Then I see, poking out of that, some ugly building, and I have to wonder: What's the point of humans? Why did we go off on this strange and painful path of disconnection?
There are a hundred stories we could tell. We are a meaningless accident. We're here to spread life to other planets. We're here to bring the carbon to the surface and go extinct. We're baby gods learning to be world builders. We're remedial souls qualifying to rejoin the whole.
The idea I got, this time, is a variation on a common saying, "We are the universe experiencing itself." Sure, but the universe is already experiencing itself all the time. It doesn't need humans for that. What we can do, is see the universe in the third person. A tree knows what it's like to be a tree, but it doesn't know what it's like to look at a tree with eyes tuned for aesthetics.
On my walk I borrowed a hat with the slogan "The Last Frontier". The last frontier is not space -- it's us. Just as we send astronauts into space to see the earth, the mind beneath the earth has sent us into a headspace so isolated that it can look back at itself.
I got the feeling that our job is almost done. Within a thousand years we'll be gone, not through failure but success. Our birthrates will taper to zero as our deeper selves are like, "Humans, been there, done that." But I'm probably wrong. Our brains are so adaptable, surely they're good for more than one thing.
October 10. I've been using the concepts of "first person" and "third person" in the most basic way: first = from the inside; third = from the outside. It's a lot more complicated, and some people have suggested adding a "fourth person". But I'd rather not be constrained by numbers. Here's how I break it down.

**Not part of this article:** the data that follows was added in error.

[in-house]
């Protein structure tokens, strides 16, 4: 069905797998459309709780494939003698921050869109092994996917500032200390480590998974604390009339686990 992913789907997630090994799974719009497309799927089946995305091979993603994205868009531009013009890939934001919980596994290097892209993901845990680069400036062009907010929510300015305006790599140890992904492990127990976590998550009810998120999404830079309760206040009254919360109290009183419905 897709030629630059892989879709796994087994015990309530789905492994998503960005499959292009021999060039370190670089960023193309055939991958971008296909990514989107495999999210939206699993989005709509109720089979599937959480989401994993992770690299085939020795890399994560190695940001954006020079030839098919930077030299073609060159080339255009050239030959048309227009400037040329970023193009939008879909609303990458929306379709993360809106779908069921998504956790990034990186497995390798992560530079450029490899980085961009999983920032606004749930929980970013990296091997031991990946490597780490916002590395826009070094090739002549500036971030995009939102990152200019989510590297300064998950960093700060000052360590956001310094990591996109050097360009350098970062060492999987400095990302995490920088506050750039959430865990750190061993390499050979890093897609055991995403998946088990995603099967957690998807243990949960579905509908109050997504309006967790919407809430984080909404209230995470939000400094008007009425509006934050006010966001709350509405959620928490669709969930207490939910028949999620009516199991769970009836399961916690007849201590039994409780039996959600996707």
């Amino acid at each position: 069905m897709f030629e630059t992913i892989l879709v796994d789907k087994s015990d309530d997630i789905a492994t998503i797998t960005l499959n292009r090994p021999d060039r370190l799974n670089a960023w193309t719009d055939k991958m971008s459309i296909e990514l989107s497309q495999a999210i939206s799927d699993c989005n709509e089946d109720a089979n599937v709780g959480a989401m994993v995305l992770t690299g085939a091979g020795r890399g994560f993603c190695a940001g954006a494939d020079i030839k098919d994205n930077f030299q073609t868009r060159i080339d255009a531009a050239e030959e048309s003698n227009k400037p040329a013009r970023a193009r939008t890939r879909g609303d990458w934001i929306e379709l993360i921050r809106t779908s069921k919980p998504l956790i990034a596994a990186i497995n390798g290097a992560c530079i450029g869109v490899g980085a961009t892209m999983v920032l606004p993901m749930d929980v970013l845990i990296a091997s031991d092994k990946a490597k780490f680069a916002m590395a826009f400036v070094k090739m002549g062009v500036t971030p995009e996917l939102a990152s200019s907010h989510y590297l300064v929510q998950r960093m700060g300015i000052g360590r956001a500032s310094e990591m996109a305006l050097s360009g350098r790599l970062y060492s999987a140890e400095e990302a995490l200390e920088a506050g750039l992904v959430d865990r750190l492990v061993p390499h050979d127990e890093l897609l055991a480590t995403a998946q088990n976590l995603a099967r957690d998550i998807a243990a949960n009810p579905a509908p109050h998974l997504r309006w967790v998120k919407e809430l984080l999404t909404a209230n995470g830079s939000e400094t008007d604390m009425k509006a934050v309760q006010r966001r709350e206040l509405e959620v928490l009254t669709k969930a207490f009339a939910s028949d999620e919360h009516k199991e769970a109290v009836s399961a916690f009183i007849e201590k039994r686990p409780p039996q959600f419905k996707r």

The deepest level of "me" is "I am this stream of experience." (Actually you can get even deeper: I am the void that this stream of experience fills.)
The next level is the embodied self: how to interpret raw sense data into stuff like, "This is my leg. That's a tree. That's the sound of rain."
The next level is the reflective self, or what western culture calls the self. It includes stuff like, "My favorite color is orange. I am an introvert. I have a strong imagination." Ego is the stickiness of the reflective self, its resistance to changing and expanding.
The next level is the social self, where I think about what other people think about me. It's complex, but I'll just point out that there's a difference between "I am sensitive to other people's expressions of what they think about me," and "I imagine myself inside another person looking at me."
The latter, we usually call the "second person", and for the first time, you're taking a perspective outside your own skin.
Another way to get outside your own skin, is to shift from I to we. This has usually been done with the local social unit, the family or tribe. When it becomes reflective, "this is what my people are like," the multi-person self is more egocentric than the one-person self: more resistant to change, more resistant to expansion, and more sensitive to the expressions of others.
In theory, the multi-person self doesn't need an opponent to define it, and it can be expanded to include all humans, or all beings. In practice, these moves are done by educated people, on an intellectual level, and rarely on the level of feeling.
Now, it's a whole different way of thinking, to look at something and say, "That's not me." And there's a whole range of ways to do it, but they all come down to the habits and values of your constructed self. You can look at a tree like an artist, or like an ecologist, or like a lumberjack.